What instrument is used?
To examine the inside of your ear (the ear canal and the eardrum), your healthcare provider will use an instrument called an otoscope (this can also be called an auroscope).
- An otoscope is a handheld tool with a light and a magnifying lens (see image below).
- It has a removable plastic tip shaped like a cone that allows the healthcare provider to look inside your ear.
- A pneumatic otoscope has a rubber bulb that your healthcare provider can squeeze to give a puff of air into the ear canal. The air helps them see how the eardrum moves.
- They might use a tympanometer. It looks like an otoscope but instead of being used to look in your ear, it sends a puff of air down your ear canal and gives a reading of your ear drum movements on a screen.
Image credit: Canva
How is it done?
Older children and adults sit in a chair, tilting their heads to the side to allow the healthcare provider to examine each ear. Your healthcare provider will likely hold your outer ear to stretch your ear canal so they can see your ear drum better.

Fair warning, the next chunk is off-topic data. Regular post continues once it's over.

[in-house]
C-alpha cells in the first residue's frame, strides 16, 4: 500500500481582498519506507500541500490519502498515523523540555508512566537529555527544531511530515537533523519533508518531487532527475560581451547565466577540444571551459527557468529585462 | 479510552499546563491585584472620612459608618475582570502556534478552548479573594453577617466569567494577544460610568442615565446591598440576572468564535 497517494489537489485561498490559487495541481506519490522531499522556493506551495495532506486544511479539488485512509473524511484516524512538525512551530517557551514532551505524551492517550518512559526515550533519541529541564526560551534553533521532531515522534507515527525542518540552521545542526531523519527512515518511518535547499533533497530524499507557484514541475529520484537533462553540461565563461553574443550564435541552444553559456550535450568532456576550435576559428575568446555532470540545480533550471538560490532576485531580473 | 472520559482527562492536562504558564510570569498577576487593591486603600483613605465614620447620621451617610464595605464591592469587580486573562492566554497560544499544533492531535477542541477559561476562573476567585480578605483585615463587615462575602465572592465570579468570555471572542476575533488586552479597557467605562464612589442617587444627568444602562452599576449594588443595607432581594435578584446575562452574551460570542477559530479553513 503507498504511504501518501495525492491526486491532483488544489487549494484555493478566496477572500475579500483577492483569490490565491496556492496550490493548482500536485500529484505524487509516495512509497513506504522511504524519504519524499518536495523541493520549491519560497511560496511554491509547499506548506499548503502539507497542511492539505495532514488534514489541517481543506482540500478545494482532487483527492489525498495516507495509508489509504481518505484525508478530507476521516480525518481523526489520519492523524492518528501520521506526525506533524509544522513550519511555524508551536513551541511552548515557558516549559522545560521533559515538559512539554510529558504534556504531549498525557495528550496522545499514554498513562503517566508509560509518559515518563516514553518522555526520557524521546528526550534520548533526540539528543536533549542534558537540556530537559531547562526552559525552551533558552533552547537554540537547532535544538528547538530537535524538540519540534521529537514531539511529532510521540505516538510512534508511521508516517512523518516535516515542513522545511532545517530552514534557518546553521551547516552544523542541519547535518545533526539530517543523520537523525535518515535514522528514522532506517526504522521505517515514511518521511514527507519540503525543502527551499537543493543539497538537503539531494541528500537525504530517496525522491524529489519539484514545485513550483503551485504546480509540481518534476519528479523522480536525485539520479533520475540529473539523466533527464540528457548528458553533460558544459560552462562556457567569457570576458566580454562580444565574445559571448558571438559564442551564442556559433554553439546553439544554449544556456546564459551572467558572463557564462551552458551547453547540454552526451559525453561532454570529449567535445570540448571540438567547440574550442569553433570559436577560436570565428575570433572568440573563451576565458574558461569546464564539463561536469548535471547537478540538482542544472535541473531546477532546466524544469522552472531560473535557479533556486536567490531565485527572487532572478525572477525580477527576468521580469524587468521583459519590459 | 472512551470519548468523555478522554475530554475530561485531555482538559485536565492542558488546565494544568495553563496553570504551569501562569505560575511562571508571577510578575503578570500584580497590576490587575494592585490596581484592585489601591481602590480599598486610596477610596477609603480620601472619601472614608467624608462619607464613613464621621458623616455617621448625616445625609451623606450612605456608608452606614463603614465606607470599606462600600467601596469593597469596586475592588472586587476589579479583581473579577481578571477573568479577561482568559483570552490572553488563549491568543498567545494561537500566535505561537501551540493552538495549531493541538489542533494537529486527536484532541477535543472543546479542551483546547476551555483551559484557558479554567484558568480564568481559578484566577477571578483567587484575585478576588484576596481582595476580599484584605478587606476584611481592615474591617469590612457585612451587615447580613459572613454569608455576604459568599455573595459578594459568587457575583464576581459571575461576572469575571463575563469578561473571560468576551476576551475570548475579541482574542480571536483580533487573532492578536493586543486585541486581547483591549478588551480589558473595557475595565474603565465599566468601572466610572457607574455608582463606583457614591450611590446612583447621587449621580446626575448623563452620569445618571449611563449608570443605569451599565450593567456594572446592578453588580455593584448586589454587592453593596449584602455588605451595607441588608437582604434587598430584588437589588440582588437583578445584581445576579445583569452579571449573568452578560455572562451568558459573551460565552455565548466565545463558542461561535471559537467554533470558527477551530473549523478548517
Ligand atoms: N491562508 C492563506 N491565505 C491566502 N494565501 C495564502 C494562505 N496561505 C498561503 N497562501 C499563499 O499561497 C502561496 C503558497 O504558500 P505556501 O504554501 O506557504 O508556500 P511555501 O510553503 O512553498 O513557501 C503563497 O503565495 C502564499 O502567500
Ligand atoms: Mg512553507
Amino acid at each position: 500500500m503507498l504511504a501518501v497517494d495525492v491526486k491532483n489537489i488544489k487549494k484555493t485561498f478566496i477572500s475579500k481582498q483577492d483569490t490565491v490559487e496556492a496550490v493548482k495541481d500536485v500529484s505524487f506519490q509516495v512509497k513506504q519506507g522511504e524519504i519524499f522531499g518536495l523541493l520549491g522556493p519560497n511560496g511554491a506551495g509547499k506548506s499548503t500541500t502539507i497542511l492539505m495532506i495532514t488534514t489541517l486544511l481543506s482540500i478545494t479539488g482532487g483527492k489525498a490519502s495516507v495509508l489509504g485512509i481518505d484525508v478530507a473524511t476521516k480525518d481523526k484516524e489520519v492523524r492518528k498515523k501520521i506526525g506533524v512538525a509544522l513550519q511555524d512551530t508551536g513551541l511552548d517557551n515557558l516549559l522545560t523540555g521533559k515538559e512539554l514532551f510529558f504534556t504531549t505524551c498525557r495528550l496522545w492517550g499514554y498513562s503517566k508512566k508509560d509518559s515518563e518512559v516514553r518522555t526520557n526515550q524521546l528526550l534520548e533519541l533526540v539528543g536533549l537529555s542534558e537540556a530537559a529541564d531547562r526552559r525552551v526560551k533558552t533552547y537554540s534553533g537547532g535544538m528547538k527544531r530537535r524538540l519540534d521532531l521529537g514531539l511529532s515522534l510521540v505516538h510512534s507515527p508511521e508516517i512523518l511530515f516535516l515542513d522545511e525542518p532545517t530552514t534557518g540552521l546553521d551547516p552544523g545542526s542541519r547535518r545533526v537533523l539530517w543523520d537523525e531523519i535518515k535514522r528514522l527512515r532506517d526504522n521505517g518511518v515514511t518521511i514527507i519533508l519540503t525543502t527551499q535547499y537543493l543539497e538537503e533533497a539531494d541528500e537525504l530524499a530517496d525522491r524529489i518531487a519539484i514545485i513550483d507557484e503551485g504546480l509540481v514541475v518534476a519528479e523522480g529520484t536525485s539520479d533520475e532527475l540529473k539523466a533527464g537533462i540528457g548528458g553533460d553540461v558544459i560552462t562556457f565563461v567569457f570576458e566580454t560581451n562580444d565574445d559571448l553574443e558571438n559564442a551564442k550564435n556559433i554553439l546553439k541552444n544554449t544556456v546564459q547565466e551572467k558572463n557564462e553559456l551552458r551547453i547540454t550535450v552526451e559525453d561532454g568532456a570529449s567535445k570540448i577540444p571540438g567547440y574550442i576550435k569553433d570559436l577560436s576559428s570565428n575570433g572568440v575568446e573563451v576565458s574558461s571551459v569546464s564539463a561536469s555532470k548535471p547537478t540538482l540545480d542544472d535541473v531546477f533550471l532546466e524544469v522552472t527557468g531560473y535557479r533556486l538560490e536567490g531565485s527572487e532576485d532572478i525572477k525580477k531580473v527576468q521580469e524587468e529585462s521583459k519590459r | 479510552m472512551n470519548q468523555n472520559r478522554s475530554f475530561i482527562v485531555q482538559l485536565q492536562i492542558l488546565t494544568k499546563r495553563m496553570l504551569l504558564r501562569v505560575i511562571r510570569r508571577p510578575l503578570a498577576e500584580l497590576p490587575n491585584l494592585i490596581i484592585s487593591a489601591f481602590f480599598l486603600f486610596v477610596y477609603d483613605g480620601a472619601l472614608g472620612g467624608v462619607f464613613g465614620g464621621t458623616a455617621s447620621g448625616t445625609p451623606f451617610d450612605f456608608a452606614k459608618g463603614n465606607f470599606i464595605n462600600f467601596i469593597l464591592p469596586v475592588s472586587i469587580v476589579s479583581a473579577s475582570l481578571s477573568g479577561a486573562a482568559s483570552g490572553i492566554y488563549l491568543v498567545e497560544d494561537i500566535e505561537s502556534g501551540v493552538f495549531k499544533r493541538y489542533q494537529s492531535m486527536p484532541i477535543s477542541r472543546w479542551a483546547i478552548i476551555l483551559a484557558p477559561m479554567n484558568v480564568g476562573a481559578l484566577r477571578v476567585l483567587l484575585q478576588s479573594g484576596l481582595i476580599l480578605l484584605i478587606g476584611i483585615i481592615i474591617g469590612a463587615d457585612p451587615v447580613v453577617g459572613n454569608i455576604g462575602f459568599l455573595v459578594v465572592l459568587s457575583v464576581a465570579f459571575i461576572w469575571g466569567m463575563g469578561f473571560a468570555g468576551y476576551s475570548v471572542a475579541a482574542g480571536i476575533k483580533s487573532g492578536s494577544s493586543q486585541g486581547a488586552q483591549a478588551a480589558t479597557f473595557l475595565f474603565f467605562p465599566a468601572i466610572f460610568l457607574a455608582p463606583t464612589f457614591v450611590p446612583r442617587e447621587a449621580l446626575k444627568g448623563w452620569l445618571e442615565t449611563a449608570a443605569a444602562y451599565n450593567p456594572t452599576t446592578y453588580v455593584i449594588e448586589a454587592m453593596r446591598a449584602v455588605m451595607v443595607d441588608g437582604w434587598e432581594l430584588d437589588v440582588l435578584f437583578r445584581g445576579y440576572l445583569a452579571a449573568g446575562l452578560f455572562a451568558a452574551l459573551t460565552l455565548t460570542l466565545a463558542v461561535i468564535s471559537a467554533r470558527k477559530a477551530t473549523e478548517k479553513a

If you take your young child for an ear examination, your healthcare provider will show you how to hold them. Often this will be sitting on your lap facing away from you. You hold one arm across their forehead and the other across both their arms. This keeps them safe while the otoscope is inside their ear canal. Young babies may have their ears examined snuggled against your neck, or on the bed.
The tip of the otoscope is gently placed into your ear and a light is shone into your ear canal and down to your eardrum. The otoscope is carefully moved to see the inside of your ear and your eardrum. The examination usually takes less than half a minute.
An ear exam may be slightly uncomfortable or painful if you have an ear infection. Your healthcare provider will stop the exam and remove the otoscope if it gets worse.